Howard joined the organization this summer just as it had found a new home at the Springfield Public Library.

“My job is to continue to bring people together and move the work forward,” Howard says. To do this, she has embarked on a listening tour where she has heard about what people need, want, and love as well as “what they found a little difficult; what challenges they’ve overcome, and how they did it together.” (more…)

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“I am all butterflies. Every part of my body is shaking,” Jean Fahey said when she found out she had won the Early Childhood Book Challenge sponsored by OpenIDEO and the Philadelphia-based William Penn Foundation.

OpenIDEO “is part of IDEO, a global design and innovation consultancy” that encourages people to tackle a wide range of social problems.

The Early Childhood Book Challenge asked for creative manuscripts that would “inspire children and their caregivers to read together.”

Specifically, the manuscripts had to:

• “Excite and educate caregivers about the opportunities and importance of reading, singing or talking together”

• support early language development by engaging “young children in their earliest years,” and

• “Reflect the lived experience of families living in urban contexts in the U.S., in communities like Philadelphia”

In response, people from five continents submitted more than 500 manuscripts. (more…)

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Sally Fuller

Contrary to what you may have heard, Sally Fuller has not completely retired.

Strategies for Children is excited to announce that Fuller, a long-time colleague and friend, has joined our board.

“I have such tremendous respect for what Strategies has done and continues to do,” Fuller told us recently.

As we’ve blogged before, Fuller worked for the Irene E. & George A. Davis Foundation, where she started in 2005 as the project direct for Cherish Every Child, the foundation’s early childhood initiative.

“The Davis family cares deeply about education. That’s their overarching commitment,” Fuller explains. “They knew Margaret Blood,” the founder of Strategies for Children, “and they brought Margaret to Springfield to work with them.”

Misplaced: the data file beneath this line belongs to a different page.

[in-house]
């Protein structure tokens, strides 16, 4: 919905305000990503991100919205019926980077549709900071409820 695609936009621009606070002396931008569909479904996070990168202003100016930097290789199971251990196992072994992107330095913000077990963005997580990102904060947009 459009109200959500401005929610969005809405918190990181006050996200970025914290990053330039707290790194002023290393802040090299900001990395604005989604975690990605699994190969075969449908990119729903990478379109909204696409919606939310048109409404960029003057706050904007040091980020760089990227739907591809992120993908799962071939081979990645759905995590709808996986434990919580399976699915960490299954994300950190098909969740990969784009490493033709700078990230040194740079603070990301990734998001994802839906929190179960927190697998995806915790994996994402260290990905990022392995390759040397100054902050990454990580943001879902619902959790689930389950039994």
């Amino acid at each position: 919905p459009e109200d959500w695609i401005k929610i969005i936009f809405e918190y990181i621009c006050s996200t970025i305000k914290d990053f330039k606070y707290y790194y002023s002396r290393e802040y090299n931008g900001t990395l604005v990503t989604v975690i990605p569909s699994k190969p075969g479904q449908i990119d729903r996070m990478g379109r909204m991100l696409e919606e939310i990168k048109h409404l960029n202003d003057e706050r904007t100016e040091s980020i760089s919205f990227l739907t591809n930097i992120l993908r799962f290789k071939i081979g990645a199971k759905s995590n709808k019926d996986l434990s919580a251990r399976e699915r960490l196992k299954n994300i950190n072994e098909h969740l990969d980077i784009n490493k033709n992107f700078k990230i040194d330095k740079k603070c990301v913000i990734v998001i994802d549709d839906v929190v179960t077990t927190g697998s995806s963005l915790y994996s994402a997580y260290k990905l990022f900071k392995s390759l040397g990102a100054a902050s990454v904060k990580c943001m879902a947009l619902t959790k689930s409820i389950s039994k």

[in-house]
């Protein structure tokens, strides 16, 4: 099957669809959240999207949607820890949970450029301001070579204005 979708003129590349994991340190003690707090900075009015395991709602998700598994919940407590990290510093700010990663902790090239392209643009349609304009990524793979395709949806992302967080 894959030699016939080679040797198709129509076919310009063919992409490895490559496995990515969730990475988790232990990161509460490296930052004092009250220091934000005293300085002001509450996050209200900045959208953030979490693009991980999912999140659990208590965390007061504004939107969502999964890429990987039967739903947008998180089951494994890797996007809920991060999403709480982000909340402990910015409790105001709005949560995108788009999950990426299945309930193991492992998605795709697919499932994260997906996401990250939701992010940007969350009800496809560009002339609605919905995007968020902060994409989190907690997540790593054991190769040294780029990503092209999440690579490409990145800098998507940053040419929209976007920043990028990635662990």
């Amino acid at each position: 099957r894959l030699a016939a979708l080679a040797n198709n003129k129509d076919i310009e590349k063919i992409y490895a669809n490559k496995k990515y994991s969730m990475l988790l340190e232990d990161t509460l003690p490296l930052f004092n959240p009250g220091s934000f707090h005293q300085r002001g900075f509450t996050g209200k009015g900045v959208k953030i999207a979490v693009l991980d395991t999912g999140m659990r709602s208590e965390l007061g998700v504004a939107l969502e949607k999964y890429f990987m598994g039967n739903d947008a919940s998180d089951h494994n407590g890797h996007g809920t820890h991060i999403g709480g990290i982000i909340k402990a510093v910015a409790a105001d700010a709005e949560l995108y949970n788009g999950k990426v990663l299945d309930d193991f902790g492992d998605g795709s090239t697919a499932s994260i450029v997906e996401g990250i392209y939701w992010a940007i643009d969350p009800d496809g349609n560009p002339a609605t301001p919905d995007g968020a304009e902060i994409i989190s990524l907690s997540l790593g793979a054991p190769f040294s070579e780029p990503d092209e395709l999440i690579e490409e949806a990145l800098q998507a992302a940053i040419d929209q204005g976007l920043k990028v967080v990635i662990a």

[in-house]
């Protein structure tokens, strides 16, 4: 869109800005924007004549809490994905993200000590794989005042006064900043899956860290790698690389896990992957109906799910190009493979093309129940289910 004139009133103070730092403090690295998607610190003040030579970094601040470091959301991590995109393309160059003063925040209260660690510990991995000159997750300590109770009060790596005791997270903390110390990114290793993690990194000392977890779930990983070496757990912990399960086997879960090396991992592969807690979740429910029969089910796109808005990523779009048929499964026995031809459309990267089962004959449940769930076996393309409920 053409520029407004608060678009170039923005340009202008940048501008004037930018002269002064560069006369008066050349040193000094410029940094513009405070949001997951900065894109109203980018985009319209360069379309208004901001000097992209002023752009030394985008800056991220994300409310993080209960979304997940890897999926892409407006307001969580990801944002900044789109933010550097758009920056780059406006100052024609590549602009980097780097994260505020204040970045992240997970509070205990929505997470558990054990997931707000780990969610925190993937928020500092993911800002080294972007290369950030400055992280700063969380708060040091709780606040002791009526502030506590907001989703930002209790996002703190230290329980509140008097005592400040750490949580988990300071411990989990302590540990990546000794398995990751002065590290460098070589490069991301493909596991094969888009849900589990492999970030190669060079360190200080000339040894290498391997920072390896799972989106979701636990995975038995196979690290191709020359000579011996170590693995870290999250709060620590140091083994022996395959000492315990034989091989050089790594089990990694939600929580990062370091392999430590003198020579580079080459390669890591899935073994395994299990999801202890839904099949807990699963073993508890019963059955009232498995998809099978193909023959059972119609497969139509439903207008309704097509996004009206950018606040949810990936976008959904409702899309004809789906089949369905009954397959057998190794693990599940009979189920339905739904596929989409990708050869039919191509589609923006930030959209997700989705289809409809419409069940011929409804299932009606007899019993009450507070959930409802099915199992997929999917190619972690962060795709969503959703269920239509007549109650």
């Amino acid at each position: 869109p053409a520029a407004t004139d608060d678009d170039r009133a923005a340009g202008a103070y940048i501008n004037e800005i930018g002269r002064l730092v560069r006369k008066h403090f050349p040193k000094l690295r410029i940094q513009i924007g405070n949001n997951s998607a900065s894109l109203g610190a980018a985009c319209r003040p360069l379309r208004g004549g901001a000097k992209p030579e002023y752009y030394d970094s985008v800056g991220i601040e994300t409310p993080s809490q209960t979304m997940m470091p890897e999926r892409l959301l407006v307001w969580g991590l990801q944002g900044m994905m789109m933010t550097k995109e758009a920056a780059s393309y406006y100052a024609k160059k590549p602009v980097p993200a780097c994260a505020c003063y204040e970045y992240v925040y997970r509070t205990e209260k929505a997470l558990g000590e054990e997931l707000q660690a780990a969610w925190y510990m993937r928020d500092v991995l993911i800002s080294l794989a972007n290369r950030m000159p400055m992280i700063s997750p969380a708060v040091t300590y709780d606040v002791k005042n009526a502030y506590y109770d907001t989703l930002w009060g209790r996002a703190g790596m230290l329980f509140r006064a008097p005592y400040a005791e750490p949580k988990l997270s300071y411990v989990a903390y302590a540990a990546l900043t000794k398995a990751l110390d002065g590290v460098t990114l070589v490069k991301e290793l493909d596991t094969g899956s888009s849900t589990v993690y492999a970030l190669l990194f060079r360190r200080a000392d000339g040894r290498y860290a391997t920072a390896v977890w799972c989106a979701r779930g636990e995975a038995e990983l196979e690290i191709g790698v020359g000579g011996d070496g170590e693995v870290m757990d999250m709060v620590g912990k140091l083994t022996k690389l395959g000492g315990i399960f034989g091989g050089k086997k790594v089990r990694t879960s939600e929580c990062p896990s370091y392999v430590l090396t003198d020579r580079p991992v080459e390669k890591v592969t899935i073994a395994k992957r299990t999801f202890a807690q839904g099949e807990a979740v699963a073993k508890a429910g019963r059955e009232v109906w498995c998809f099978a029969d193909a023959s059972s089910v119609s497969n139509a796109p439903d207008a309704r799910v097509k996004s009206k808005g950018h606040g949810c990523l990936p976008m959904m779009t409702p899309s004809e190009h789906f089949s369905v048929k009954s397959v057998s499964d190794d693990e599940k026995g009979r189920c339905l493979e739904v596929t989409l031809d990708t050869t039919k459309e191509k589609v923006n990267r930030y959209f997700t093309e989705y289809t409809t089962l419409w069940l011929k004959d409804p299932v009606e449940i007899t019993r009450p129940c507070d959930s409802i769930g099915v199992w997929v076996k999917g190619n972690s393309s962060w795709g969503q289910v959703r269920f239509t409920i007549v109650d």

The Davis Foundation came to sum up its intentions in a single question, Fuller says: “How can we work together to put children at the center of the community’s agenda?”

“That’s how the Cherish Every Child initiative was started at the foundation, and they needed someone to work full time, so that’s why I went there.”

Fuller, the foundation, and community partners across Springfield worked on expanding early education opportunities and on ensuring that more of the city’s children could read proficiently by the third grade.

“We know from a childhood development standpoint how critical that was,” Fuller says of herself and John Davis (a senior director at the foundation), who had looked at the data and seen that only one third of Springfield’s children could read at grade level by the end of third grade. “We started to do this before it became fashionable. The National Campaign for Grade Level Reading started a year after we did. So, I can very honestly say that we were building the plane as we were flying it.” (more…)

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Why change an organization’s name?

To better share its impact.

That’s why the Parent-Child Home Program has changed its name to ParentChild+.

“People often focused on only one aspect of what we do, early literacy. But our staff, participating families, and program communities know we are so much more,” Sarah Walzer, CEO of ParentChild,+ says of the name change, which was made in April.

The bigger picture is that the organization “uses education to break the cycle of poverty for low-income families. We engage early in life and help toddlers, their parents, and their family child care providers access a path to possibility,” according to its website.

Walzer notes, “Our wonderful network of partners across the country and around the world have engaged with tens of thousands of children and families, working together to transform their lives.” (more…)